Western Feminists Fail Palestinian Women

January 20th, 2018 marked the first anniversary of the famed Women’s March on Washington. The movement continues to mobilize tens of thousands of men and women in the fight for women’s equality. The leaders of the movement also advocate intersectional feminist ideals. This means that the organization as a whole attempts to recognize that women of various races, abilities, incomes, sexualities, and immigration statuses experience oppression in different ways. Therefore, improving the of the status of women, and truly engaging in feminism, also require combating these sources of inequality simultaneously.

A Women’s March participant holds a sign. Photo taken by author.

Despite this, feminist movements in the West – here referring to The United States, Canada, and Europe – continue to fall short in including all oppressed people. Seemingly picking and choosing which “intersections” they find worthy of advocacy.

For example, there seems to be limited recognition of Palestinian women’s fight for liberation and the inherently feminist nature of this struggle. Studies show that “[t]o date, apparently, no major Western women’s or feminist organization [has] declared its solidarity with the Palestinian struggle.”

This apathy revealed itself in December 2017 when Ahed Tamimi, a female Palestinian activist, was arrested and detained by the Israeli government with few to no responses from Western organizations such as the Women’s March. A member of a family of Palestinian activists, and a longtime protester herself, Ahed is viewed by many as not only a leader of the next generation of resistance, but represents the evolution of Palestinian women’s liberation. She was even invited to Turkey by President Erdogan, who congratulated her efforts protesting occupation in the West Bank. In fact, she lives in section C, part of the 62% of the West Bank occupied by Israel.

Ahed Tamimi speaking in a Panel on Women’s role in the Palestinean struggle.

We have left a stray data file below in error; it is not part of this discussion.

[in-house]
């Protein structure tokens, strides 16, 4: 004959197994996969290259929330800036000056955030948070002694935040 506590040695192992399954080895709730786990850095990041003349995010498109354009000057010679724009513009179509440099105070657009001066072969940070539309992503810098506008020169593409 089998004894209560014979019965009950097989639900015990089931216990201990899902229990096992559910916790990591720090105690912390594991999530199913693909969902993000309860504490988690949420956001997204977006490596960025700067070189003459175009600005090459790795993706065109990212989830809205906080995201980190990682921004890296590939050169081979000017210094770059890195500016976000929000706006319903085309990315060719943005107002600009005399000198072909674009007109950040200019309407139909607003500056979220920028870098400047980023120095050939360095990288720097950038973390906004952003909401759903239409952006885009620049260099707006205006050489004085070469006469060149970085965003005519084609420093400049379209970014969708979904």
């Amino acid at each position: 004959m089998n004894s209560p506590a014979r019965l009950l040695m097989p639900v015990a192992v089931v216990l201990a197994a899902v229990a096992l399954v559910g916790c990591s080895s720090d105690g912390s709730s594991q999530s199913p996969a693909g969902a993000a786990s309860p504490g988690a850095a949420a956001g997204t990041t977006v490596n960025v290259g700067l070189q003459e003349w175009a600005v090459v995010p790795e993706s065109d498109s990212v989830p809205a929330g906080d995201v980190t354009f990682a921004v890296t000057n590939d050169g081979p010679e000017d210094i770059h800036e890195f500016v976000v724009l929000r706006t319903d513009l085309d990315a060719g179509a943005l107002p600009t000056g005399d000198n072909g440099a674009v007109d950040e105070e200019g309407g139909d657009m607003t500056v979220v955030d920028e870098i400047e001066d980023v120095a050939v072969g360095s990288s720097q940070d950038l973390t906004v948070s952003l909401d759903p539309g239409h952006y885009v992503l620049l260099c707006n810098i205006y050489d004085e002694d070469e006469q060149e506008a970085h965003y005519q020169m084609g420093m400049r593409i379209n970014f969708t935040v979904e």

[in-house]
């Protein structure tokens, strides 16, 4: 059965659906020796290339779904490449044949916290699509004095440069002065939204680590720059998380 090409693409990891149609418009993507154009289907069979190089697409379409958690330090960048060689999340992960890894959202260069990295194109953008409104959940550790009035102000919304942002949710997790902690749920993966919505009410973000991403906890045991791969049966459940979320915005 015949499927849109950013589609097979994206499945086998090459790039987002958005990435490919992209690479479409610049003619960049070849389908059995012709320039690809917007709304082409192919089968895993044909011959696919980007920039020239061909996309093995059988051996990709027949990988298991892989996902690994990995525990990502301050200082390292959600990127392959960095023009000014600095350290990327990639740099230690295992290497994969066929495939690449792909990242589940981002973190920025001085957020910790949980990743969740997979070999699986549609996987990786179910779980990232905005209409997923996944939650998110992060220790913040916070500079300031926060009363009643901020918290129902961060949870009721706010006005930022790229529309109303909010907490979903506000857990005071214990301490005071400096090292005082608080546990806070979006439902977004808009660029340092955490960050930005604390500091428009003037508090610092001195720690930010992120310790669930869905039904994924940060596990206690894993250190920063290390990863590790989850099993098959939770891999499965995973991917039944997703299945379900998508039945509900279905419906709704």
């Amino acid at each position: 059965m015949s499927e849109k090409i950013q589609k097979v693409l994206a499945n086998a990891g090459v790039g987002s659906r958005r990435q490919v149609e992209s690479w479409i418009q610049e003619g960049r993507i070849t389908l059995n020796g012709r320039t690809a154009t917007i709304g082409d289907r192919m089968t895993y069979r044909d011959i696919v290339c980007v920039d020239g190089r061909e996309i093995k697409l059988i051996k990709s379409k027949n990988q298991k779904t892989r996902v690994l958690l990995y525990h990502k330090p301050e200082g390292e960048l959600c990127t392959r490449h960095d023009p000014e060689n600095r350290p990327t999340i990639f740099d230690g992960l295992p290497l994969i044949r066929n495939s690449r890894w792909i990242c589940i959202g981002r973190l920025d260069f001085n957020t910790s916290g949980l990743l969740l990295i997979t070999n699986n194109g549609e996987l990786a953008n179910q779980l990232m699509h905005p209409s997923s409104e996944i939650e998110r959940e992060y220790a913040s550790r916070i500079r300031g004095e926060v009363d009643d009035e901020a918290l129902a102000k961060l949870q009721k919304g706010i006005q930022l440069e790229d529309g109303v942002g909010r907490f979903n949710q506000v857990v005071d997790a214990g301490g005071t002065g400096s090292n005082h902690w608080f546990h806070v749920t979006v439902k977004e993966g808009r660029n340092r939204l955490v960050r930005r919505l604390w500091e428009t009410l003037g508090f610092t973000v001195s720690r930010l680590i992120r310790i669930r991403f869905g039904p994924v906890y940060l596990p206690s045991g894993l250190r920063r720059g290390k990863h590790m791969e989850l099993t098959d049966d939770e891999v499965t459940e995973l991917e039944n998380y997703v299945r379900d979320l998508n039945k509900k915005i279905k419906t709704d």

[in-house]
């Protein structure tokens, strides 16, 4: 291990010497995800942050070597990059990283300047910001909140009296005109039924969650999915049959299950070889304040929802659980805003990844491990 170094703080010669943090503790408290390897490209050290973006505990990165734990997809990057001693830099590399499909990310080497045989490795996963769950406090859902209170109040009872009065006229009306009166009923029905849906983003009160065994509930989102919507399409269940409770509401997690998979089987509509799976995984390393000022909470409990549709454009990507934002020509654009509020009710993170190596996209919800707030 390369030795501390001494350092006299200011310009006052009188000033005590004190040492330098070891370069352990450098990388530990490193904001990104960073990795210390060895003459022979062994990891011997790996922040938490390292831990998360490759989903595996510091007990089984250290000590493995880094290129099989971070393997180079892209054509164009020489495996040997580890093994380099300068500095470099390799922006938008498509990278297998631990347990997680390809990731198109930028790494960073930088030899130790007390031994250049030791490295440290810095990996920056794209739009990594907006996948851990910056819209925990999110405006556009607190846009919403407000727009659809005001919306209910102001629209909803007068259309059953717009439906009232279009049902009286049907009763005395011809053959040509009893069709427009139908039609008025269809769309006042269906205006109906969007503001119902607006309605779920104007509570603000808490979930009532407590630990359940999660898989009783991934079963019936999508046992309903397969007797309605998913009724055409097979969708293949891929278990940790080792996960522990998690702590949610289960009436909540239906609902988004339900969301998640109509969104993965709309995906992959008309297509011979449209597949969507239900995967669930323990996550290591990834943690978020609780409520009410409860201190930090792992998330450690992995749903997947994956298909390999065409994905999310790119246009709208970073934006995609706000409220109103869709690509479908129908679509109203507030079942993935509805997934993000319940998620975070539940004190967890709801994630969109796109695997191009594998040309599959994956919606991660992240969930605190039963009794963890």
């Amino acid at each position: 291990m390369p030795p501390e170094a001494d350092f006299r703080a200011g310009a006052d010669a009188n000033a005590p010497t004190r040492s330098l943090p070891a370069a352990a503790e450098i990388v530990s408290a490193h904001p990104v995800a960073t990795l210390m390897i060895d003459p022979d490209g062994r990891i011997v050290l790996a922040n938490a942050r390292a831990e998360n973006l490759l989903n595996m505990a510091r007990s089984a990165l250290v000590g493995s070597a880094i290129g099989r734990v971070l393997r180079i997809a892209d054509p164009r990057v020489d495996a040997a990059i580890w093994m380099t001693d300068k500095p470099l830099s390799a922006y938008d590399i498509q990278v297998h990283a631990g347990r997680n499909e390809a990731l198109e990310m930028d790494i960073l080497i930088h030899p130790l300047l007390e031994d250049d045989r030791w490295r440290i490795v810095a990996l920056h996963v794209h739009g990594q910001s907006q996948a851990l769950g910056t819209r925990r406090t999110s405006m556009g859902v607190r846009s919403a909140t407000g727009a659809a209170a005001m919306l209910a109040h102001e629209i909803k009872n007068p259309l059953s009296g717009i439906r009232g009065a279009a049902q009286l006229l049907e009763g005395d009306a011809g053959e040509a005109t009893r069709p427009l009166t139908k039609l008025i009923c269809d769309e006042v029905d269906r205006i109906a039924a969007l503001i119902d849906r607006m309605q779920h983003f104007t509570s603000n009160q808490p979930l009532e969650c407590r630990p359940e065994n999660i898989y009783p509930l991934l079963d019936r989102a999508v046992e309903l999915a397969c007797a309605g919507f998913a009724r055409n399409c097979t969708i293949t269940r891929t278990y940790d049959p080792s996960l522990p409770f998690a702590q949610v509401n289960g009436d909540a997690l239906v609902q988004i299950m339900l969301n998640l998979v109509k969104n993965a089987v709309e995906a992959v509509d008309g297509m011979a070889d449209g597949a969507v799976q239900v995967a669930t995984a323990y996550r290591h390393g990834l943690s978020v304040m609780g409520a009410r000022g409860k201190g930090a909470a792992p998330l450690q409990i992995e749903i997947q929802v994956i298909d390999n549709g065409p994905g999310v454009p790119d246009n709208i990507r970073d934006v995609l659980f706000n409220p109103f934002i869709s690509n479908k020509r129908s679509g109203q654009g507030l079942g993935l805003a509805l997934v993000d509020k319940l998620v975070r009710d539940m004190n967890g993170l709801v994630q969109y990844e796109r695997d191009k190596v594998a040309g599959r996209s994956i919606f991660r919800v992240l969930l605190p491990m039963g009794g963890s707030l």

Her eminence, however, extended to the Israeli government and military as well. She was arrested during a night raid in late December 2017 at the age of sixteen after a video shared on social media showed her slapping Israeli officers and telling them to leave her family’s property. Commentators speculate that her aggression towards the officers was a reaction to her cousin’s hospitalization after he was shot in the head with a rubber bullet by an Israeli military officer. Regardless, she was detained in the Ofer military prison and denied bail because the judge deemed her too dangerous to release.

One must question the validity of the judge’s claims against Ahed. How much danger does a young, unarmed teenager pose to adult, military personnel with weapons? Several human rights groups consider the severity of the charges disproportionate to the crime. Amnesty International also argued that detention of a minor should only occur in extreme circumstances. Moreover, the group maintained that the interrogation techniques and conditions of Ahed’s detention violated her rights. Together, it seems possible that the Israeli government is using oppressive tactics to manipulate Ahed’s notoriety to send a message: opposition will not be tolerated.

Her trial began February 13th. Despite requests from her lawyer, Gaby Lasky, the judge banned all media presence, allowing only a few of Ahed’s family members inside the courtroom. The hearing lasted a mere two hours with the next scheduled in early March. Ahed will remain in detention for the rest of the trial process.